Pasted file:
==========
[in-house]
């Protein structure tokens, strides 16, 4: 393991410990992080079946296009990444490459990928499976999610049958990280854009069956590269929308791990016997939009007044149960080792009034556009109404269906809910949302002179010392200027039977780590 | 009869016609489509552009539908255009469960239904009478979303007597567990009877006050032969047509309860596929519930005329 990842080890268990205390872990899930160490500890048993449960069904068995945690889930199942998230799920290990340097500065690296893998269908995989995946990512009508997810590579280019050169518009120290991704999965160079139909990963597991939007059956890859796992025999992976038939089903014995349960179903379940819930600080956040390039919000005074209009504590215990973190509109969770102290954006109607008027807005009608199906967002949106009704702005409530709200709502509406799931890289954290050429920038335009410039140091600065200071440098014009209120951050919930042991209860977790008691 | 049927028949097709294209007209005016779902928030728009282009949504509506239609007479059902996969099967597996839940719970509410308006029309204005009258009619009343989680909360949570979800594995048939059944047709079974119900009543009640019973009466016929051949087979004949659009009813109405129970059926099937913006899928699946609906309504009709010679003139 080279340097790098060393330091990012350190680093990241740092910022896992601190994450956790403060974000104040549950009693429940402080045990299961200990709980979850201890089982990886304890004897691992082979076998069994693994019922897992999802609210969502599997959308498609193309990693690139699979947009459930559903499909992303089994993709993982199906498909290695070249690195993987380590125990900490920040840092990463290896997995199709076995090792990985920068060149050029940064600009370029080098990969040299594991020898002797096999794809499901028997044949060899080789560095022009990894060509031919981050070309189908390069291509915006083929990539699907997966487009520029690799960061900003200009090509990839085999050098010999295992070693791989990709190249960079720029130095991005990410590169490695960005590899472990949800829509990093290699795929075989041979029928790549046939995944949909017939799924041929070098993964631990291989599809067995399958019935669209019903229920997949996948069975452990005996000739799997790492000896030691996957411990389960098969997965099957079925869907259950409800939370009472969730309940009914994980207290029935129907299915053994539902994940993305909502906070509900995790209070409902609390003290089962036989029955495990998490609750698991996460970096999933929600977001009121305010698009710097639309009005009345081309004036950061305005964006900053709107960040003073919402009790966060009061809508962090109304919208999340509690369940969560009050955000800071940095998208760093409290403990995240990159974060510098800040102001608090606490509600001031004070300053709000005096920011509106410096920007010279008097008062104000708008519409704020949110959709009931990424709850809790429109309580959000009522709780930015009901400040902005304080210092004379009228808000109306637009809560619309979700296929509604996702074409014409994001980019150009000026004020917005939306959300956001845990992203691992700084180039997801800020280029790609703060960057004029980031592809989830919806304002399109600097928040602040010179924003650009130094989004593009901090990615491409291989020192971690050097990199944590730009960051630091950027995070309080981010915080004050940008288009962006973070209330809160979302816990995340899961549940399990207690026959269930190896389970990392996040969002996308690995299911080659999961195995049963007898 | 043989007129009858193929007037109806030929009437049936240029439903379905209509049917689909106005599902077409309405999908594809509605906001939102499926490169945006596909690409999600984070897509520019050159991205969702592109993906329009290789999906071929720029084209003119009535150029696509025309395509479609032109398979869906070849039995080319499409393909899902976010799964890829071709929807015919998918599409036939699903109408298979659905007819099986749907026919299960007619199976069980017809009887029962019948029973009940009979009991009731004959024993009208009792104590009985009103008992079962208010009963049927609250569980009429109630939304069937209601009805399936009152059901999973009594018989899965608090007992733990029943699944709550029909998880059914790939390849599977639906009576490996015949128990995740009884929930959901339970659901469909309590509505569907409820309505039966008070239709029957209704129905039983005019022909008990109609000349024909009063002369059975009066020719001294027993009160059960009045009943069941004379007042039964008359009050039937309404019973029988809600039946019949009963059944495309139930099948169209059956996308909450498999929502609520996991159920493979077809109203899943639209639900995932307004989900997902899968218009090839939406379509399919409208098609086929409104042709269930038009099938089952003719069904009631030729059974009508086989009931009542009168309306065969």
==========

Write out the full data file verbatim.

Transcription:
[in-house]
């Protein structure tokens, strides 16, 4: 393991410990992080079946296009990444490459990928499976999610049958990280854009069956590269929308791990016997939009007044149960080792009034556009109404269906809910949302002179010392200027039977780590 | 009869016609489509552009539908255009469960239904009478979303007597567990009877006050032969047509309860596929519930005329 990842080890268990205390872990899930160490500890048993449960069904068995945690889930199942998230799920290990340097500065690296893998269908995989995946990512009508997810590579280019050169518009120290991704999965160079139909990963597991939007059956890859796992025999992976038939089903014995349960179903379940819930600080956040390039919000005074209009504590215990973190509109969770102290954006109607008027807005009608199906967002949106009704702005409530709200709502509406799931890289954290050429920038335009410039140091600065200071440098014009209120951050919930042991209860977790008691 | 049927028949097709294209007209005016779902928030728009282009949504509506239609007479059902996969099967597996839940719970509410308006029309204005009258009619009343989680909360949570979800594995048939059944047709079974119900009543009640019973009466016929051949087979004949659009009813109405129970059926099937913006899928699946609906309504009709010679003139 080279340097790098060393330091990012350190680093990241740092910022896992601190994450956790403060974000104040549950009693429940402080045990299961200990709980979850201890089982990886304890004897691992082979076998069994693994019922897992999802609210969502599997959308498609193309990693690139699979947009459930559903499909992303089994993709993982199906498909290695070249690195993987380590125990900490920040840092990463290896997995199709076995090792990985920068060149050029940064600009370029080098990969040299594991020898002797096999794809499901028997044949060899080789560095022009990894060509031919981050070309189908390069291509915006083929990539699907997966487009520029690799960061900003200009090509990839085999050098010999295992070693791989990709190249960079720029130095991005990410590169490695960005590899472990949800829509990093290699795929075989041979029928790549046939995944949909017939799924041929070098993964631990291989599809067995399958019935669209019903229920997949996948069975452990005996000739799997790492000896030691996957411990389960098969997965099957079925869907259950409800939370009472969730309940009914994980207290029935129907299915053994539902994940993305909502906070509900995790209070409902609390003290089962036989029955495990998490609750698991996460970096999933929600977001009121305010698009710097639309009005009345081309004036950061305005964006900053709107960040003073919402009790966060009061809508962090109304919208999340509690369940969560009050955000800071940095998208760093409290403990995240990159974060510098800040102001608090606490509600001031004070300053709000005096920011509106410096920007010279008097008062104000708008519409704020949110959709009931990424709850809790429109309580959000009522709780930015009901400040902005304080210092004379009228808000109306637009809560619309979700296929509604996702074409014409994001980019150009000026004020917005939306959300956001845990992203691992700084180039997801800020280029790609703060960057004029980031592809989830919806304002399109600097928040602040010179924003650009130094989004593009901090990615491409291989020192971690050097990199944590730009960051630091950027995070309080981010915080004050940008288009962006973070209330809160979302816990995340899961549940399990207690026959269930190896389970990392996040969002996308690995299911080659999961195995049963007898 | 043989007129009858193929007037109806030929009437049936240029439903379905209509049917689909106005599902077409309405999908594809509605906001939102499926490169945006596909690409999600984070897509520019050159991205969702592109993906329009290789999906071929720029084209003119009535150029696509025309395509479609032109398979869906070849039995080319499409393909899902976010799964890829071709929807015919998918599409036939699903109408298979659905007819099986749907026919299960007619199976069980017809009887029962019948029973009940009979009991009731004959024993009208009792104590009985009103008992079962208010009963049927609250569980009429109630939304069937209601009805399936009152059901999973009594018989899965608090007992733990029943699944709550029909998880059914790939390849599977639906009576490996015949128990995740009884929930959901339970659901469909309590509505569907409820309505039966008070239709029957209704129905039983005019022909008990109609000349024909009063002369059975009066020719001294027993009160059960009045009943069941004379007042039964008359009050039937309404019973029988809600039946019949009963059944495309139930099948169209059956996308909450498999929502609520996991159920493979077809109203899943639209639900995932307004989900997902899968218009090839939406379509399919409208098609086929409104042709269930038009099938089952003719069904009631030729059974009508086989009931009542009168309306065969």